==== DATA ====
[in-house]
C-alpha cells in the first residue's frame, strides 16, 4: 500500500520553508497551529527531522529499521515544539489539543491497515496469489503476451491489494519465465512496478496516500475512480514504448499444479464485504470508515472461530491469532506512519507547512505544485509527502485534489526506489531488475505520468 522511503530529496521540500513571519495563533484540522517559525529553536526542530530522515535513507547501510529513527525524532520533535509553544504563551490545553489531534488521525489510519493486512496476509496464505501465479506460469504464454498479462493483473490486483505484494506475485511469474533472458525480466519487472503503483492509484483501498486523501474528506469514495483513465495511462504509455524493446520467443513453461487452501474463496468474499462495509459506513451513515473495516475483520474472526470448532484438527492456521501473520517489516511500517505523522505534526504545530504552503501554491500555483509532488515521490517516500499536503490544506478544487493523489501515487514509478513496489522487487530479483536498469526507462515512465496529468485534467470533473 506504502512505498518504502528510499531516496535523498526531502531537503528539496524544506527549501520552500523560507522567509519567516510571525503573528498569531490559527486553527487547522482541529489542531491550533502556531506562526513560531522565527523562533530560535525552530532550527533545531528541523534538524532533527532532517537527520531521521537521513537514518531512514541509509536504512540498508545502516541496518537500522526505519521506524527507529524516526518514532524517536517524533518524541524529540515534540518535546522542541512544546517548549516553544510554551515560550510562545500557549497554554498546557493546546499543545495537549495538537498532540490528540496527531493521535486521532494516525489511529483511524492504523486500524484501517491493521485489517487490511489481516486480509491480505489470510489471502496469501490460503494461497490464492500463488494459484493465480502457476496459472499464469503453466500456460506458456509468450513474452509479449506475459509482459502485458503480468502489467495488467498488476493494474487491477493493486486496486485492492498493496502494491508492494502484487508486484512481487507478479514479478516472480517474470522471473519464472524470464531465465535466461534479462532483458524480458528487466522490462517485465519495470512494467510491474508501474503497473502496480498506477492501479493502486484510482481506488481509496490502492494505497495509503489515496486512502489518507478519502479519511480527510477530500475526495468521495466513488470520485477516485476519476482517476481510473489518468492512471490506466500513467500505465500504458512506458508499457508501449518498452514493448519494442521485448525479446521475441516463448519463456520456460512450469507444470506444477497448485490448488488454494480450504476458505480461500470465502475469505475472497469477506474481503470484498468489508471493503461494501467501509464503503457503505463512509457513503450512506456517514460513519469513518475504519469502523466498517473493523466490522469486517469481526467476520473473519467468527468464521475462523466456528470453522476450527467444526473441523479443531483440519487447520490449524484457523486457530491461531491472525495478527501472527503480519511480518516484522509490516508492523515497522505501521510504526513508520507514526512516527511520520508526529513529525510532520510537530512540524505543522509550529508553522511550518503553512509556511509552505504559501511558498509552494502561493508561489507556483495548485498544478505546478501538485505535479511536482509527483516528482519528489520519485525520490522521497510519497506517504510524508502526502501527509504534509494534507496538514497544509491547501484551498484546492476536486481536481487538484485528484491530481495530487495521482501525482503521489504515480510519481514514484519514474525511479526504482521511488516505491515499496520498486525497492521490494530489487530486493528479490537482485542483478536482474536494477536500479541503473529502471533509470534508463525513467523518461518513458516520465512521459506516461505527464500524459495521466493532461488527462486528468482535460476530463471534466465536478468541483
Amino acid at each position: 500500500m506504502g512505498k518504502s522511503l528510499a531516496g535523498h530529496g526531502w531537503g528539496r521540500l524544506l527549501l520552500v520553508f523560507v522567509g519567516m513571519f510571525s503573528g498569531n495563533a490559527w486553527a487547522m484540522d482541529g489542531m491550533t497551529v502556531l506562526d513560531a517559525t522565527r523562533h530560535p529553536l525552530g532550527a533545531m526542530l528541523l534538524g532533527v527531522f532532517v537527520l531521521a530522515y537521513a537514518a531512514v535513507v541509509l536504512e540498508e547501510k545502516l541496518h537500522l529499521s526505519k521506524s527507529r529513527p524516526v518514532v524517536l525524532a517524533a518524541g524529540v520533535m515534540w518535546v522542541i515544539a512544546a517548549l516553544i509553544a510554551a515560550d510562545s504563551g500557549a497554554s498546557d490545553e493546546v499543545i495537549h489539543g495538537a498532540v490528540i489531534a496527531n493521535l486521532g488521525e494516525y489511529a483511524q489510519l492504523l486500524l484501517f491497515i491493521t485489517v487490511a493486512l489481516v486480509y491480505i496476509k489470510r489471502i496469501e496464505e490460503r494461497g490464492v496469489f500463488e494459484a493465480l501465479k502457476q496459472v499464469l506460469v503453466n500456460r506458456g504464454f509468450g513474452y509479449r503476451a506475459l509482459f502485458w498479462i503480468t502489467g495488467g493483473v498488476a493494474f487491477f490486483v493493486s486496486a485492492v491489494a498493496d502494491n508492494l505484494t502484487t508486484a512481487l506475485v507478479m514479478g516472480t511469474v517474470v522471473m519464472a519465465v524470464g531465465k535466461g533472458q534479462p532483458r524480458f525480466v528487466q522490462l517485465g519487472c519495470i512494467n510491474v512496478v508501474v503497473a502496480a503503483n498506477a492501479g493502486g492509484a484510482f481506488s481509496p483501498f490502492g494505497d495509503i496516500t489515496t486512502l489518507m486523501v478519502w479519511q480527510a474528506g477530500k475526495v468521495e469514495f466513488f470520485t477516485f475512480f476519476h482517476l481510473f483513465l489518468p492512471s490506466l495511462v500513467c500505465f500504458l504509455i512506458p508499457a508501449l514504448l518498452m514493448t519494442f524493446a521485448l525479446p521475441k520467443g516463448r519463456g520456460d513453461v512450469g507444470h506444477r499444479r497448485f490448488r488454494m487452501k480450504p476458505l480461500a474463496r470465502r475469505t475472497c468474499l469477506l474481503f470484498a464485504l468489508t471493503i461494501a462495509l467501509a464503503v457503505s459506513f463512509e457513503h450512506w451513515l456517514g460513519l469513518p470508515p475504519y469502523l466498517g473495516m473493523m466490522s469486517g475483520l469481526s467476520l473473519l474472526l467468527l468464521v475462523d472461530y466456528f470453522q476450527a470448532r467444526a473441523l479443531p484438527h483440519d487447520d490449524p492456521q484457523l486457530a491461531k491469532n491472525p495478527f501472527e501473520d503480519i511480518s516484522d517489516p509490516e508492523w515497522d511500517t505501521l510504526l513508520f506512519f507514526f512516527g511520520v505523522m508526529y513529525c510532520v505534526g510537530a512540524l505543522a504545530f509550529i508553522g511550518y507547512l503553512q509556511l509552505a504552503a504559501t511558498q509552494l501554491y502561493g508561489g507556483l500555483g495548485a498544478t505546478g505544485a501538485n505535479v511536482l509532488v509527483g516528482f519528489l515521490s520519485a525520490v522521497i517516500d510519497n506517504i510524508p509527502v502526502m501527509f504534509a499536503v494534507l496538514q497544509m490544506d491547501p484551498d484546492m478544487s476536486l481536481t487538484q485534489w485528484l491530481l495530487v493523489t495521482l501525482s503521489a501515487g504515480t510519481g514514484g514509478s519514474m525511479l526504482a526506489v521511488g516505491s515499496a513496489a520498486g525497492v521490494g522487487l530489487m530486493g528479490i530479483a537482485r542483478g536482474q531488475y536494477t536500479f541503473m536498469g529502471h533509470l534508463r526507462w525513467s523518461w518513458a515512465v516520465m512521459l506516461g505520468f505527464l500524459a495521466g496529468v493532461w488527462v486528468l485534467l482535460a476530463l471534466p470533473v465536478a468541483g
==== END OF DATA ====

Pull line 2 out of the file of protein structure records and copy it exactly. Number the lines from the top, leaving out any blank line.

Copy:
C-alpha cells in the first residue's frame, strides 16, 4: 500500500520553508497551529527531522529499521515544539489539543491497515496469489503476451491489494519465465512496478496516500475512480514504448499444479464485504470508515472461530491469532506512519507547512505544485509527502485534489526506489531488475505520468 522511503530529496521540500513571519495563533484540522517559525529553536526542530530522515535513507547501510529513527525524532520533535509553544504563551490545553489531534488521525489510519493486512496476509496464505501465479506460469504464454498479462493483473490486483505484494506475485511469474533472458525480466519487472503503483492509484483501498486523501474528506469514495483513465495511462504509455524493446520467443513453461487452501474463496468474499462495509459506513451513515473495516475483520474472526470448532484438527492456521501473520517489516511500517505523522505534526504545530504552503501554491500555483509532488515521490517516500499536503490544506478544487493523489501515487514509478513496489522487487530479483536498469526507462515512465496529468485534467470533473 506504502512505498518504502528510499531516496535523498526531502531537503528539496524544506527549501520552500523560507522567509519567516510571525503573528498569531490559527486553527487547522482541529489542531491550533502556531506562526513560531522565527523562533530560535525552530532550527533545531528541523534538524532533527532532517537527520531521521537521513537514518531512514541509509536504512540498508545502516541496518537500522526505519521506524527507529524516526518514532524517536517524533518524541524529540515534540518535546522542541512544546517548549516553544510554551515560550510562545500557549497554554498546557493546546499543545495537549495538537498532540490528540496527531493521535486521532494516525489511529483511524492504523486500524484501517491493521485489517487490511489481516486480509491480505489470510489471502496469501490460503494461497490464492500463488494459484493465480502457476496459472499464469503453466500456460506458456509468450513474452509479449506475459509482459502485458503480468502489467495488467498488476493494474487491477493493486486496486485492492498493496502494491508492494502484487508486484512481487507478479514479478516472480517474470522471473519464472524470464531465465535466461534479462532483458524480458528487466522490462517485465519495470512494467510491474508501474503497473502496480498506477492501479493502486484510482481506488481509496490502492494505497495509503489515496486512502489518507478519502479519511480527510477530500475526495468521495466513488470520485477516485476519476482517476481510473489518468492512471490506466500513467500505465500504458512506458508499457508501449518498452514493448519494442521485448525479446521475441516463448519463456520456460512450469507444470506444477497448485490448488488454494480450504476458505480461500470465502475469505475472497469477506474481503470484498468489508471493503461494501467501509464503503457503505463512509457513503450512506456517514460513519469513518475504519469502523466498517473493523466490522469486517469481526467476520473473519467468527468464521475462523466456528470453522476450527467444526473441523479443531483440519487447520490449524484457523486457530491461531491472525495478527501472527503480519511480518516484522509490516508492523515497522505501521510504526513508520507514526512516527511520520508526529513529525510532520510537530512540524505543522509550529508553522511550518503553512509556511509552505504559501511558498509552494502561493508561489507556483495548485498544478505546478501538485505535479511536482509527483516528482519528489520519485525520490522521497510519497506517504510524508502526502501527509504534509494534507496538514497544509491547501484551498484546492476536486481536481487538484485528484491530481495530487495521482501525482503521489504515480510519481514514484519514474525511479526504482521511488516505491515499496520498486525497492521490494530489487530486493528479490537482485542483478536482474536494477536500479541503473529502471533509470534508463525513467523518461518513458516520465512521459506516461505527464500524459495521466493532461488527462486528468482535460476530463471534466465536478468541483